By Kristina Cilia and Rex McAfee
Imagine a 1960s Ferrari 250 GTO carefully lit in a museum, or maybe a Duesenberg parked in front of a historic estate. For some, a beautiful combination of machine and setting, yet for others, a failed attempt at capturing the true essence of an automobile. “Cars are meant to be driven” is a mantra touted by many, including classic car enthusiast Craig Davis.
In 1998, he urged the Pebble Beach Concours to add a driving event for participants in the Concours, and with the nod of co-chairmen Jules Heumann and Lorin Tryon, the Pebble Beach Tour d’Elegance was born. That first 50-mile route included 17-Mile Drive, Pacific Grove, Laureles Grade, Carmel Valley, and Pebble Beach. Drivers and spectators both loved it, and a new tradition was born.
Over two decades later, we arrive early on a foggy Thursday morning. Three days before the Pebble Beach Concours d’Elegance, crowds begin lining up along the historic 17 Mile Drive near the Pebble Beach Lodge to catch a glimpse of the 150-plus Concours cars that will take a quick spin down scenic Hwy 1 to Big Sur and back.
These early morning automotive worshippers are witnessing the 24th Pebble Beach Tour d’Elegance. The free event showcases the elegance of these automobiles in motion and is a test of their roadworthy prowess.
This being my first “Tour,” I arrived several hours before the start. It’s cold and drizzly, and as I maneuver myself through the hundreds of spectators, my camera clicks away, capturing the Art of these historic Automobiles, all the interesting details, and the spectators that share my passion. I reach the arch at the starting line, cross the street, and sit on the edge of the roadway, being considerate not to block the view of those behind me.
With the precision of Rolex timing, the Tour kicks off at precisely 9:00 am. Drivers and passengers wave to the throngs of people who have come to watch. As I capture the excitement, I’m listening to the elderly gentleman behind me narrate the Tour calling out every single masterpiece that rounds the corner: Porsche 356; Rolls Royce Silver Ghost; Talbot Lago Grand Sport; Hispano-Suiza; Mercedes Benz 300 SL Gullwing; Ferrari 250 GT and the list goes on. What a great way to witness this fantastic display of Automotive Art in motion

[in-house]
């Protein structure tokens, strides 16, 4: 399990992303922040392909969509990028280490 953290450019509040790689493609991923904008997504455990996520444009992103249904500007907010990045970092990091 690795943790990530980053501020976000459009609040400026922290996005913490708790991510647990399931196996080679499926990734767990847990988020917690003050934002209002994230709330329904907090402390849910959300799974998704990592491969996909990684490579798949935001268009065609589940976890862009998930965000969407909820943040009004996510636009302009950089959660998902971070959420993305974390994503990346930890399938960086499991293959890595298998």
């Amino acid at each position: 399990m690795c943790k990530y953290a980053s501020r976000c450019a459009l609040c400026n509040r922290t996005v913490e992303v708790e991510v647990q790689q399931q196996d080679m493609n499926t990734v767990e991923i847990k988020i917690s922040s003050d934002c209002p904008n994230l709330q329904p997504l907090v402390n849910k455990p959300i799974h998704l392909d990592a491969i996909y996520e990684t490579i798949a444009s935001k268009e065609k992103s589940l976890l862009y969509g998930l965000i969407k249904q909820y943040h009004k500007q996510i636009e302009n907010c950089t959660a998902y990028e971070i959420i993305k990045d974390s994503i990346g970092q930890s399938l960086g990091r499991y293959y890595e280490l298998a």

Meanwhile, south of Carmel on Pacific Coast Highway, spectators and photographers were “staking their claim” for the best shot and viewing angles. Some photographers were reminded this year how an excellent vantage point could turn to dust when an RV decides to pull over and park right where they had envisioned capturing a Mercedes “gullwing” with the Pacific Ocean in the background (true story).
The iconic Bixby bridge is the most coveted of viewing areas, and photographers were already “swarming” the bridge two hours before any classic car would arrive. This is Monterey Car week; preparation is everything if you want to capture the best.
No Monterey Car Week event is complete without an award being presented, and the Pebble Beach Tour d’Elegance has its “Elegance in Motion” trophy. This year’s Elegance in Motion was given during the awards ceremony at the Pebble Beach Concours d’Elegance to the 1938 Packard Cabriolet of Anne and Robert Lee of Sparks, Nevada.
Fifteen years after the first running, event founder Craig Smith reflected on what he viewed as some of the Tour’s main accomplishments. First and foremost, he was satisfied that it allows many spectators who may not be able to attend the Concours a chance to enjoy a wide variety of world-class automobiles at no cost.
From the participant’s perspective, it allows them to drive their vehicles on iconic roads, including Pacific Coast Highway, and disprove any notions that their cars are not road worthy.
Lastly, any Tour participant who finds themselves in a tie with another vehicle on Sunday will be given “the nod” when it comes time for the judges to hang ribbons. That said, this year’s 24th running of the Tour d’Elegance was a resounding success furthering the belief that cars, no matter how valuable, are meant to be driven.
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